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Investing for the Self-Employed: Earn from Other Companies

08 9月 2022

Investing for the Self-Employed | VI College

We know how frustrating it can be to work hard all day and then watch your savings dwindle because your expenses just keep growing.

Your salary remains around the same size each year, except with maybe a little increment every couple of years, yet prices are going up at a faster rate, so it's difficult to catch up.

Things can be even more challenging if you're self-employed. Unlike employees, you may not have a fixed income each month.

That's why I've been saying for years that investing for self-employed people is criminally underrated. Just because you're focused on building your own business doesn't mean you shouldn't be investing in bigger businesses to grow the money you already have. 

Why don't most of us have enough money, like... almost all the time?

Yes, there's a possibility that you are not managing your money properly, which is why you're incurring more expenses than savings.

But apart from that, your income is also not catching up with the prices anymore. For example, if you live in Singapore, you would be familiar with the "Chinese New Year" price increase. Prices that were supposed to increase in conjunction with the Chinese New Year do not come back down after, and the same thing repeats the next year.

This is why you should use the power of the stock market to at least catch up with this perpetual increase. To invest when you're self-employed is a lot easier than managing yet another business to grow your income!

Employee vs self-employed

Investing for the Self-Employed | VI College

Yes, there is plenty of upside to being self-employed. You're your own boss, you can end up creating a big successful business and hopefully, change the world with it.

However, there is also a major downside - you don't have a stable income. Being an employee, you have a fixed amount of salary coming each month as long as you go to work.

But if you're self-employed, whether you have enough to spend for the month or not depends largely on whether or not your business is generating enough income for the month.

Since there's only one of you and there's a limit to what you can do in a day, why not just supplement your income by investing?

Investing for self-employed people is not that much different than for a typical employee. You just need to carry these 4 principles with you all the time.

MODS Investment Principles

MODS Investment Principles | VI College

1. Mr Market

In his book, The Intelligent Investor, Benjamin Graham came up with Mr Market, a fictitious character who represents the stock market.

He is described as someone who's temperamental and would offer to buy over your shares every day at different prices, depending on his mood that day.

Such is the actual stock market. The share prices change every single day depending on investors' sentiments. If investors are optimistic and buy a lot, prices would go up, and if they're pessimistic, prices tend to drop.

These price movements have nothing to do with the actual value of a stock, and therefore, you should not follow the "mood swings" of the market.

2. Ownership of business

Most people see stocks as just numbers: "I'll just buy this at $2 and sell it when it hits $10".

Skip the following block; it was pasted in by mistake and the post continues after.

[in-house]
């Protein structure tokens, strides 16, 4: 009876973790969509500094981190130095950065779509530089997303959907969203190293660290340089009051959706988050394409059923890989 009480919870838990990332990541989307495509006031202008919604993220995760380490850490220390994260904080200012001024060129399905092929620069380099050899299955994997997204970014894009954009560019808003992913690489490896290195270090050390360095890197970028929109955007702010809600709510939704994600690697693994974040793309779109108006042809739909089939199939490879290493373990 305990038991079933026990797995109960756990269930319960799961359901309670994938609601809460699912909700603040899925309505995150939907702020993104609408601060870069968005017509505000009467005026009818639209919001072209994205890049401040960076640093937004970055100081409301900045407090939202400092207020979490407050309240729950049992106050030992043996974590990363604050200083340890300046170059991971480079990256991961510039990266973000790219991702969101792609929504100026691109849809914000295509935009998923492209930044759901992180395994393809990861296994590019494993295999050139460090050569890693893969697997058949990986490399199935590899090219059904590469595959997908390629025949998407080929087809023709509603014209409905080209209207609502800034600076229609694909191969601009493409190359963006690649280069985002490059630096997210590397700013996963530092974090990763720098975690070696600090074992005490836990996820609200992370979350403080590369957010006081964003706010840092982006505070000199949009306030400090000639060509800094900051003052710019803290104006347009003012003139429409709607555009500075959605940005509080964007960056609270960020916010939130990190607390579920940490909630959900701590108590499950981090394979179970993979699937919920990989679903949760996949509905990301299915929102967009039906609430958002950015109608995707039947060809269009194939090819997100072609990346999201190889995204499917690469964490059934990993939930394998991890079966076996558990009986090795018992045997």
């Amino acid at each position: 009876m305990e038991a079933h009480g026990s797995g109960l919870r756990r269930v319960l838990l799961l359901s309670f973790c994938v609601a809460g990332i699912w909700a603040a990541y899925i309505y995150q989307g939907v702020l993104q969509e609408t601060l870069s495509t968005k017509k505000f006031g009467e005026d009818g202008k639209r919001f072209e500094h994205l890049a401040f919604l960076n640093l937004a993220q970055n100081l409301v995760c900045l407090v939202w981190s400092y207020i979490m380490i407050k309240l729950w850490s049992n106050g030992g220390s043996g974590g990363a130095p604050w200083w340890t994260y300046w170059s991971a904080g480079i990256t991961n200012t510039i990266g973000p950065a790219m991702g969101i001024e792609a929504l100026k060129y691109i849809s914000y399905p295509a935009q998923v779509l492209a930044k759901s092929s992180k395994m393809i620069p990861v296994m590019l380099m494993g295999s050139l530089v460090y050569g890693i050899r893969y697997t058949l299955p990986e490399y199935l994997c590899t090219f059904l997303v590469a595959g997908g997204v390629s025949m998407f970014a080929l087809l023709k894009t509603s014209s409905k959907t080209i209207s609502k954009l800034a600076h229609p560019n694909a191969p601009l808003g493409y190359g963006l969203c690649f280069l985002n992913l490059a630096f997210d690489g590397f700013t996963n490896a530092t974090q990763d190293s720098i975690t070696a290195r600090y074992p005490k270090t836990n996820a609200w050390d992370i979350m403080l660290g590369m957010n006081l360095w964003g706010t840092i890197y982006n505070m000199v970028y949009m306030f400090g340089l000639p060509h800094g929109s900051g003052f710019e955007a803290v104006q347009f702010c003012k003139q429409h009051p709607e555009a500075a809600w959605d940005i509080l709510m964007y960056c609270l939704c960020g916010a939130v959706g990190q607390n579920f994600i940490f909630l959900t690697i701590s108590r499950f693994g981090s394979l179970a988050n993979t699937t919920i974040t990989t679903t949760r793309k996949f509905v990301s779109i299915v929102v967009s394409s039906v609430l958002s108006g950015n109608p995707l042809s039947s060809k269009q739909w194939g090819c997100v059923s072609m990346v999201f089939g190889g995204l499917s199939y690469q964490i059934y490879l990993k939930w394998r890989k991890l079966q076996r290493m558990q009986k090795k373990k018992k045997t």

But the stock is much more than that – it’s a real living and breathing business. What if this stock that you've sold at $10 reaches $100 per share because the owners are really good at what they do?

Or worse, what if the share never hit $10 and instead went the other way to hit $0.05?

To invest in a stock is to have ownership in the business. So instead of betting on whether the price will go up or down next, you should be really thinking about their growth strategies, the management's integrity, and the financial performance, much like if you're the owner of that business.

3. Diversification vs diworsification

There's good and bad to diversifying your investments. On one hand, diversifying your investments in different asset classes lowers your risks. But on the other hand, your returns might also be stunted. 

So what should you do?

If you decide to diversify, make sure you have the time to monitor all stocks and asset classes closely. On top of that, make sure that all your stocks are within your Circle of Competence, i.e., the industries that you know well.

For example, if you are a restaurant manager, your Circle of Competence would be the food and beverage industry. So don't go investing in oil companies and solar energy because that increases your risk and you'll end "diworsifying" your investment.

4. Margin of safety

A margin of safety refers to the "cushion" or "buffer for error" between your buying price and the company's intrinsic value.

Let's say a company's intrinsic value is $10 and the share price is now $5. This means you have a margin of safety of 50% if you buy the stock now. This 50% helps you cover for things like errors in calculation or as a safety net. 

Maybe one day you realise that you've miscalculated, and the intrinsic value turns out to be $8, not 10. You will at least still have a 38% margin of safety.

So when investing in a stock, always make sure you have a margin of safety in place. 

There's actually an advantage for self-employed people to invest. Because they are running their own business and have first-hand experience in how it actually works, it is easier for them to understand a stock as a business and "see" its trajectory taking from their business acumen.

But before doing all that, the key to long-term success with investing is having the right knowledge, practising it, and sticking to it.

Have the right foundation in investing. Join us for a free masterclass today.